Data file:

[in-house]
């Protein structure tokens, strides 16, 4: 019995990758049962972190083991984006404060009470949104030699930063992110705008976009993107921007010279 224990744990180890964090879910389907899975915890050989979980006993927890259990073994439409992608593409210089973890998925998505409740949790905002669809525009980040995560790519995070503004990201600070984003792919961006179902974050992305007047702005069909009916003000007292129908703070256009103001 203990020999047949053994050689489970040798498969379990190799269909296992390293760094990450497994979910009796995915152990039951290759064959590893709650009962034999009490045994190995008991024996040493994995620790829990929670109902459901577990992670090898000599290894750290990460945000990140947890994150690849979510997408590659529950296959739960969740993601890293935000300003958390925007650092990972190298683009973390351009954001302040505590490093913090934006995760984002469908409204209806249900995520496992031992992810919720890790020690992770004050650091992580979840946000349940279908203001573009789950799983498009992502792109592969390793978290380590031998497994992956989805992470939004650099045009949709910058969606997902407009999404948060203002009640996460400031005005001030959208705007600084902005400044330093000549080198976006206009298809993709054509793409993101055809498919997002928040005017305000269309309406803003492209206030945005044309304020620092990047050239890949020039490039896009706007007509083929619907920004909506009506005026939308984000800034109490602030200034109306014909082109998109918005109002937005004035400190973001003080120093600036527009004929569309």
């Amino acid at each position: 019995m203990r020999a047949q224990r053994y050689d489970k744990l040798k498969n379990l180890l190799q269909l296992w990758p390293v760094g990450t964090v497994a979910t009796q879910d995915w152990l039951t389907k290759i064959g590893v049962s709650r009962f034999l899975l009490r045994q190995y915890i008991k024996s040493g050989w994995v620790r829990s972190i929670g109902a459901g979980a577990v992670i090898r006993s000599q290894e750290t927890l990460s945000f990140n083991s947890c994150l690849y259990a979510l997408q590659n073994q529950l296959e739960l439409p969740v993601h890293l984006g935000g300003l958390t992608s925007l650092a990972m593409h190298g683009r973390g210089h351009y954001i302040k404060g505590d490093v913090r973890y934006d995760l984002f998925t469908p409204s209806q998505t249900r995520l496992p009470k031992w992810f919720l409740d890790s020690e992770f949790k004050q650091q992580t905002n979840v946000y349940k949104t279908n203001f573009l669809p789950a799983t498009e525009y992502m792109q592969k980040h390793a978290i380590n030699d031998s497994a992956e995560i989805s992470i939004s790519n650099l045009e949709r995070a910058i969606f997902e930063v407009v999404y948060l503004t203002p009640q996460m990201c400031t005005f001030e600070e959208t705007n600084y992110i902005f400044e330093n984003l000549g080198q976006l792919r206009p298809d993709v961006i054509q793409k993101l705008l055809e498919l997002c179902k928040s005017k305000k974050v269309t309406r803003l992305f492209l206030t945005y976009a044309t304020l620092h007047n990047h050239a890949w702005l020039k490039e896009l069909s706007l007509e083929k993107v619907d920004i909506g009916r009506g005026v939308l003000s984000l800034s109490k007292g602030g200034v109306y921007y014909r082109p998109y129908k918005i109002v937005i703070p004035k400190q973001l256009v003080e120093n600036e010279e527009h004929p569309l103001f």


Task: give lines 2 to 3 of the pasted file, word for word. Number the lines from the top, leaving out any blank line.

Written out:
């Protein structure tokens, strides 16, 4: 019995990758049962972190083991984006404060009470949104030699930063992110705008976009993107921007010279 224990744990180890964090879910389907899975915890050989979980006993927890259990073994439409992608593409210089973890998925998505409740949790905002669809525009980040995560790519995070503004990201600070984003792919961006179902974050992305007047702005069909009916003000007292129908703070256009103001 203990020999047949053994050689489970040798498969379990190799269909296992390293760094990450497994979910009796995915152990039951290759064959590893709650009962034999009490045994190995008991024996040493994995620790829990929670109902459901577990992670090898000599290894750290990460945000990140947890994150690849979510997408590659529950296959739960969740993601890293935000300003958390925007650092990972190298683009973390351009954001302040505590490093913090934006995760984002469908409204209806249900995520496992031992992810919720890790020690992770004050650091992580979840946000349940279908203001573009789950799983498009992502792109592969390793978290380590031998497994992956989805992470939004650099045009949709910058969606997902407009999404948060203002009640996460400031005005001030959208705007600084902005400044330093000549080198976006206009298809993709054509793409993101055809498919997002928040005017305000269309309406803003492209206030945005044309304020620092990047050239890949020039490039896009706007007509083929619907920004909506009506005026939308984000800034109490602030200034109306014909082109998109918005109002937005004035400190973001003080120093600036527009004929569309």
């Amino acid at each position: 019995m203990r020999a047949q224990r053994y050689d489970k744990l040798k498969n379990l180890l190799q269909l296992w990758p390293v760094g990450t964090v497994a979910t009796q879910d995915w152990l039951t389907k290759i064959g590893v049962s709650r009962f034999l899975l009490r045994q190995y915890i008991k024996s040493g050989w994995v620790r829990s972190i929670g109902a459901g979980a577990v992670i090898r006993s000599q290894e750290t927890l990460s945000f990140n083991s947890c994150l690849y259990a979510l997408q590659n073994q529950l296959e739960l439409p969740v993601h890293l984006g935000g300003l958390t992608s925007l650092a990972m593409h190298g683009r973390g210089h351009y954001i302040k404060g505590d490093v913090r973890y934006d995760l984002f998925t469908p409204s209806q998505t249900r995520l496992p009470k031992w992810f919720l409740d890790s020690e992770f949790k004050q650091q992580t905002n979840v946000y349940k949104t279908n203001f573009l669809p789950a799983t498009e525009y992502m792109q592969k980040h390793a978290i380590n030699d031998s497994a992956e995560i989805s992470i939004s790519n650099l045009e949709r995070a910058i969606f997902e930063v407009v999404y948060l503004t203002p009640q996460m990201c400031t005005f001030e600070e959208t705007n600084y992110i902005f400044e330093n984003l000549g080198q976006l792919r206009p298809d993709v961006i054509q793409k993101l705008l055809e498919l997002c179902k928040s005017k305000k974050v269309t309406r803003l992305f492209l206030t945005y976009a044309t304020l620092h007047n990047h050239a890949w702005l020039k490039e896009l069909s706007l007509e083929k993107v619907d920004i909506g009916r009506g005026v939308l003000s984000l800034s109490k007292g602030g200034v109306y921007y014909r082109p998109y129908k918005i109002v937005i703070p004035k400190q973001l256009v003080e120093n600036e010279e527009h004929p569309l103001f």